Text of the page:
I blended bits of food from three of the plates into another bite, but I couldn't take my eyes off Jack; the food's charms were dissipating faster than their aromas. Jack and I had worked together for almost a decade, and though that time was profitable, it was also consistently nerve-wracking. Jack lived by his own principles, chief among which was his life-long commitment to target only bad people. We consequently found ourselves time and again racing to make jumps off planets, always a short distance ahead of dangerous, very angry marks. By the time we split, I vowed to go straight and never work the con again.

"Jon," Jack said as he reached my table, his smile as disarming as always. "It's good to see you. It's been too long."

"What do you want, Jack?"

"May I join you?" he said, pulling out a chair.

I didn't bother to answer; it was pointless.

He nodded and sat. "Thank you."

A waiter appeared beside him, reset the table for two, and waited for Jack's order.

"I throw myself to Joaquin's mercy," Jack said. "Please tell him Jack asked only that he be gentle."

The waiter glanced at me for confirmation. Jack wasn't going to leave until he had his say, so I nodded, and the waiter hustled away.

"Joaquin truly is an artist," Jack said. "I—"

I cut him off. "What do you want?"

Jack took bits of two of my appetizers and chewed them slowly, his eyes shutting as the tastes flooded his mouth. "Amazing. Did I say he was an artist? I should have called him a magician—and I definitely should have eaten here sooner."

He opened his eyes and studied me intently. The focus of his gaze was both intense and comforting, as if he could see into your soul and was content to view only that. For years I'd watched him win the confidence of strangers with a single long look, and I'd never figured out how he managed it. I'd asked him many times, and he always told me the same thing: "Each person deserves to be the center of the universe to someone, Jon, even if only for an instant. When I focus on someone, that person is my all." He always laughed afterward, but whether in embarrassment at having said something completely honest or in jest at my gullibility is something I'll never know.

"We haven't seen each other in, what, thirty years now," he said, "and you haven't aged a day. You must give me the names of your med techs—" he paused and chuckled before continuing, "—and how you afford it. Courier work must pay far better than I imagined."

I wasn't providing private courier services when I last saw him, so he was telling me he'd done his homework. He also looked no different than before, which was to be expected: no one with money and the willingness to pay med techs needs to show age for at least the middle forty or fifty years of his life. So, he was also letting me know he had reasons to believe I'd done well since we parted. I had, but I saw no value in providing him with more information. Dealing with him had transformed the afternoon from pleasure to work, and the same dishes that had been so appealing a few minutes ago now held absolutely no interest for me.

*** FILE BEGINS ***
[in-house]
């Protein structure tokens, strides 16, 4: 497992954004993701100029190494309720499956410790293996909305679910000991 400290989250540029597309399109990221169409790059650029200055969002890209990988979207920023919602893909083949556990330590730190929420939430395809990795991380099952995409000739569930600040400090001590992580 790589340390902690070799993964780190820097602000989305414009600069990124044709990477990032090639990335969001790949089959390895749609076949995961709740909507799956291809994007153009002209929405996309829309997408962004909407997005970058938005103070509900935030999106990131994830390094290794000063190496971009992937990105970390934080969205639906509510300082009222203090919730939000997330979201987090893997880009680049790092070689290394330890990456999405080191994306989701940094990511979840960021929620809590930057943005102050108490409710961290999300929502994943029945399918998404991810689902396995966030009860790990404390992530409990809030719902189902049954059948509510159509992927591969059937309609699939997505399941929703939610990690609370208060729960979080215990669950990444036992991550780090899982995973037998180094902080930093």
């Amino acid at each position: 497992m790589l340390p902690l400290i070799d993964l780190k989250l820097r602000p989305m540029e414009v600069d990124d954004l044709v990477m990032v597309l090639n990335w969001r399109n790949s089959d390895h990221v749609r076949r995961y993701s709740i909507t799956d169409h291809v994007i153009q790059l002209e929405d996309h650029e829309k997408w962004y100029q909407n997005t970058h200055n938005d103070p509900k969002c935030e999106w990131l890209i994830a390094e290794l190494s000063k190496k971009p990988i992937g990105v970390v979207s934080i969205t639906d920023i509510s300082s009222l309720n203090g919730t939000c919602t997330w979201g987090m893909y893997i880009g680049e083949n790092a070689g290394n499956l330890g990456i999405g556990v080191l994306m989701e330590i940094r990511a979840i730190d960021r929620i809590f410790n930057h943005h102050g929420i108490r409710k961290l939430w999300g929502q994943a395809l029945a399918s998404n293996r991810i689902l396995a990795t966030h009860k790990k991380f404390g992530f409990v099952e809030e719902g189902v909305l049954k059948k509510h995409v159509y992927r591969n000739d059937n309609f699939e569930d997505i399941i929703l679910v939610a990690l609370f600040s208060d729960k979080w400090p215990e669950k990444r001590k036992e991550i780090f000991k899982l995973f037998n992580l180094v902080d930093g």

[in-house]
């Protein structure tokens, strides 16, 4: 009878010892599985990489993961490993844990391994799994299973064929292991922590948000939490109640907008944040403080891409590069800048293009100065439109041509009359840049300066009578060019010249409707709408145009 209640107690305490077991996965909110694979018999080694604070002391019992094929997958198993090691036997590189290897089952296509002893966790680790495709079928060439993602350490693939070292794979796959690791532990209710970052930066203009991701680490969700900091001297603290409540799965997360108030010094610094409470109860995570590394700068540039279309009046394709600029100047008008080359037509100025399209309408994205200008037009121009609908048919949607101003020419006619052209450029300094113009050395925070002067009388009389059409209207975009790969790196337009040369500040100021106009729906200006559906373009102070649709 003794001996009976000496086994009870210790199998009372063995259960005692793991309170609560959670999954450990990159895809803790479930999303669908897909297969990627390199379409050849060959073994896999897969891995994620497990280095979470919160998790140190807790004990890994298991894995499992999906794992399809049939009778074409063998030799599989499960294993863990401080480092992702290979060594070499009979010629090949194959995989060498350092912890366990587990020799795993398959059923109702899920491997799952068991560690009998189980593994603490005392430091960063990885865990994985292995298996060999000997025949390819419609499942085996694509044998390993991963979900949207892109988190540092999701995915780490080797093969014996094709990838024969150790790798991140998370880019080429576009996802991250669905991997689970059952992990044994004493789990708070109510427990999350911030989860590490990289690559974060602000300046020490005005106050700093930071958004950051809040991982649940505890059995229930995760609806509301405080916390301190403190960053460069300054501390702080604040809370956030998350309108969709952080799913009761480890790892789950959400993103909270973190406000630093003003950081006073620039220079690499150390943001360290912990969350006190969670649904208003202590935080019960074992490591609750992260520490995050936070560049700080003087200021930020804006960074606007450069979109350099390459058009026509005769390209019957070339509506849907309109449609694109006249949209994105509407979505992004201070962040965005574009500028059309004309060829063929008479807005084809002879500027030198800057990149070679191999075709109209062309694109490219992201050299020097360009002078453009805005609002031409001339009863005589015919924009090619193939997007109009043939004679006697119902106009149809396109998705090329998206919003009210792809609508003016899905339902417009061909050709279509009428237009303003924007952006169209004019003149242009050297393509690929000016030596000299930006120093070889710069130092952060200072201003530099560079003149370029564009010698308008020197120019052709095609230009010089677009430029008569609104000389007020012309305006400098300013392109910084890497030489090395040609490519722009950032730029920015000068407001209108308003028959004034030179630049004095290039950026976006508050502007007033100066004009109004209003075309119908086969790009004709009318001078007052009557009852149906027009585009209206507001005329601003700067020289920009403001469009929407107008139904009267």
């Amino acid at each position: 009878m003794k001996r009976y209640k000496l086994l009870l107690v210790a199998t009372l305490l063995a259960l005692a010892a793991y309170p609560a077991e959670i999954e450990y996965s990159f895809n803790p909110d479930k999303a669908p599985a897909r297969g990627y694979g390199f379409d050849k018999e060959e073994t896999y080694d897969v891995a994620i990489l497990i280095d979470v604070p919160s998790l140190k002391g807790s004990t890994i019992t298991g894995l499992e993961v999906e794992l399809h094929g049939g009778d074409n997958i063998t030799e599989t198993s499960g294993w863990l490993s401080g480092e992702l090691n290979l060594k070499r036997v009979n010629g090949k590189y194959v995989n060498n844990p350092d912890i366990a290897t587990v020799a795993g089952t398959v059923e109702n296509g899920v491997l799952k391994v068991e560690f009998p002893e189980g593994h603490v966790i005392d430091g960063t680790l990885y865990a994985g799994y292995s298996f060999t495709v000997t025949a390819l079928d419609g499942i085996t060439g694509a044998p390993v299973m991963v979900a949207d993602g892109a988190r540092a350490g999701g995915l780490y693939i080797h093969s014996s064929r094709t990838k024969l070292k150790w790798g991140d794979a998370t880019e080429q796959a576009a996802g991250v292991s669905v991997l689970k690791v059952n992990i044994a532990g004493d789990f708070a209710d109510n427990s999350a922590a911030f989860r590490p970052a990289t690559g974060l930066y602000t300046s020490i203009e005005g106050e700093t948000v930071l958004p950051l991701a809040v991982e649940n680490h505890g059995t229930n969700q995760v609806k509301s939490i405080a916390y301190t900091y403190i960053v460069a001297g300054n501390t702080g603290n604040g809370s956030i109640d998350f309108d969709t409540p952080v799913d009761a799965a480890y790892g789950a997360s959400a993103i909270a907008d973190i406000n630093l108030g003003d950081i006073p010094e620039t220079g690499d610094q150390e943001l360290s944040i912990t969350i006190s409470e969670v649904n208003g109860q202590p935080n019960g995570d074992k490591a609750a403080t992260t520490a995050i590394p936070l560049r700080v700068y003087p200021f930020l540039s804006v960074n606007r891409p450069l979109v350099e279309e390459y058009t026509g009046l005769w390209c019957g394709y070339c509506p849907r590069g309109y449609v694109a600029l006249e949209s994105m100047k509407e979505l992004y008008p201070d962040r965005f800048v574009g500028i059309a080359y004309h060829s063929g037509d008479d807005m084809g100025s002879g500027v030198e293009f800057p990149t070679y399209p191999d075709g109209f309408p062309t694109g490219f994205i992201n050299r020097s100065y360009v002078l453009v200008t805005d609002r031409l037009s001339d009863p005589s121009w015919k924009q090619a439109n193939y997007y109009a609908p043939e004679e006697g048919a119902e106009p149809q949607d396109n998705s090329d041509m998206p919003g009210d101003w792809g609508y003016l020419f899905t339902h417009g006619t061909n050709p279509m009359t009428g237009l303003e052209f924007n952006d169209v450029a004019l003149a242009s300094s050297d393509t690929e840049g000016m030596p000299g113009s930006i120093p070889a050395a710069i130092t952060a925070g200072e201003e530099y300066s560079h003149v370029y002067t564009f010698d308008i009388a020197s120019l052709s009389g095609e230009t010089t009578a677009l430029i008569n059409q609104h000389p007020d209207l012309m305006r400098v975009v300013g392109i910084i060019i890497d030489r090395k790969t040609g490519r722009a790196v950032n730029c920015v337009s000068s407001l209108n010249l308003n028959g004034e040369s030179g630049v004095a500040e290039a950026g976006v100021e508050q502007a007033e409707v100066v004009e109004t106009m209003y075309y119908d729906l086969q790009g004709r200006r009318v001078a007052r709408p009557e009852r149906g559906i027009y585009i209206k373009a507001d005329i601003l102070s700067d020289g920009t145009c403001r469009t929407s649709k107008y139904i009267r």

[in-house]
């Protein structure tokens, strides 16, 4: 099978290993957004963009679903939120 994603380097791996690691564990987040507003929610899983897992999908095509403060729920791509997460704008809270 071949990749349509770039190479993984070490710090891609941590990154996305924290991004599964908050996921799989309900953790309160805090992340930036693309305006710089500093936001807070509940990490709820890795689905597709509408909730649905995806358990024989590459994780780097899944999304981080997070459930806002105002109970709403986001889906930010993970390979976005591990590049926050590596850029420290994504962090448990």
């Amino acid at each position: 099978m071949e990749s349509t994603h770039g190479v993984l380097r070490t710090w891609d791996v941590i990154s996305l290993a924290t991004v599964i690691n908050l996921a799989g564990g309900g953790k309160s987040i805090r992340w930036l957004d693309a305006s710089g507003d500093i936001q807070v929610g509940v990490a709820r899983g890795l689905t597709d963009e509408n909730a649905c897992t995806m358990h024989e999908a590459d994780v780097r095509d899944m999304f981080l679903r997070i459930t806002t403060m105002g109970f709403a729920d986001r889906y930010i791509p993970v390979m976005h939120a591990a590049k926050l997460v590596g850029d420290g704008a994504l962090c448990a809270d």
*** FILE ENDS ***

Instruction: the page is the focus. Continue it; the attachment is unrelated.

"How did you find me?"

He arranged and slowly chewed another combination of the appetizers before answering. "Ah, Jon, that was luck, fate if you will. Though we've been apart for quite a while, I'm sure you remember how valuable it is for someone in my line of work to develop supporters among the jump-gate staff. Some of my better friends here at Mund's gate agreed to inform me when people of a certain," he looked skyward, as if searching for a phrase, "dangerous persuasion pass into the system. Traveling in a Starlon-class battle wagon earned you their attention, and they were kind enough to alert me."

I nodded and silently cursed myself. During a recent run-in with two major multiplanet conglomerates and a big chunk of the Frontier Coalition government, I'd made so many jumps in such a short period that I'd abandoned my previously standard practice of bribing jump-gate agents not to notice me. Break a habit, pay a price.

I ignored the bait about Lobo and tried to wrest control of the conversation away from him. "Jack, answer or one of us leaves: what do you want?"

He leaned back and looked into my eyes for a few seconds, then smiled and nodded. "You never could appreciate the value of civilized conversation," he said, "but your very coarseness has also always been part of your appeal—and your value. Put simply and without the context I hope you'll permit me to provide, I need your help."